The purpose of this paper is to raise a problem of more than antiquarian interest in Reformation literary history. The Unio Dissidentium is a collection of passages from the Bible together with nearly 550 quotations, many of them quite lengthy, from the Fathers. This latter feature gives to the book much of its interest, as well as a place in the patristic revival begun by the classical humanists and brought to a high level of development by the work of such men as Erasmus and Beatus Rhenanus.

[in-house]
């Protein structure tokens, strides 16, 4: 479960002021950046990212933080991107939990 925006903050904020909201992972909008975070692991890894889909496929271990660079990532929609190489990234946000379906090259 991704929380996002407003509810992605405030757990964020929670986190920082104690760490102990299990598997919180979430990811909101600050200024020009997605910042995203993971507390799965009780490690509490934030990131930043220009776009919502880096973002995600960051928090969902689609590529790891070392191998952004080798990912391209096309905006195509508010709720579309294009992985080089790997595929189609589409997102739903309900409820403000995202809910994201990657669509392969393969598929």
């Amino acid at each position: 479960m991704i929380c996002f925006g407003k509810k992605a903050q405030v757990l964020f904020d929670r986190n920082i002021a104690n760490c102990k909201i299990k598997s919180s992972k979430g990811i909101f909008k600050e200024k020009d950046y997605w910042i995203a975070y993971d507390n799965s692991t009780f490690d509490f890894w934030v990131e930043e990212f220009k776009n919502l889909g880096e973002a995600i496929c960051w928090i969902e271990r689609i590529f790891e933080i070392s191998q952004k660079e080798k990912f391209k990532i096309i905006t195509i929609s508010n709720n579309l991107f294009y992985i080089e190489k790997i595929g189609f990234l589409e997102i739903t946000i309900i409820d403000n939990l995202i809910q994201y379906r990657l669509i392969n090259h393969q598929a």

So far as can with certainty be stated, the first part of Unio Dissidentium was published by the Antwerp printer, Martin de Keyser, in March 1527. The ten sections into which it is divided contain passages supporting the compiler’s theology on such current theological issues as original sin, infant baptism, predestination, the nature and function of law, grace and merit, faith and works, and human ordinances. Later that same year the same printer published the second part, dealing with the value of the Word of God, penitence, brotherly correction, fasting, prayer, indulgences, the Eucharist, ecclesiastical constitutions, the vocation of all Christians to be priests, kings, and prophets, and antichrist. To the editions printed in and after 1531 a further three sections were added, the first two of which are on expensive funerals and the flight and persecution of Christians, respectively, while the third is the tract of Pseudo-Augustine, De Essentia Divinitatis.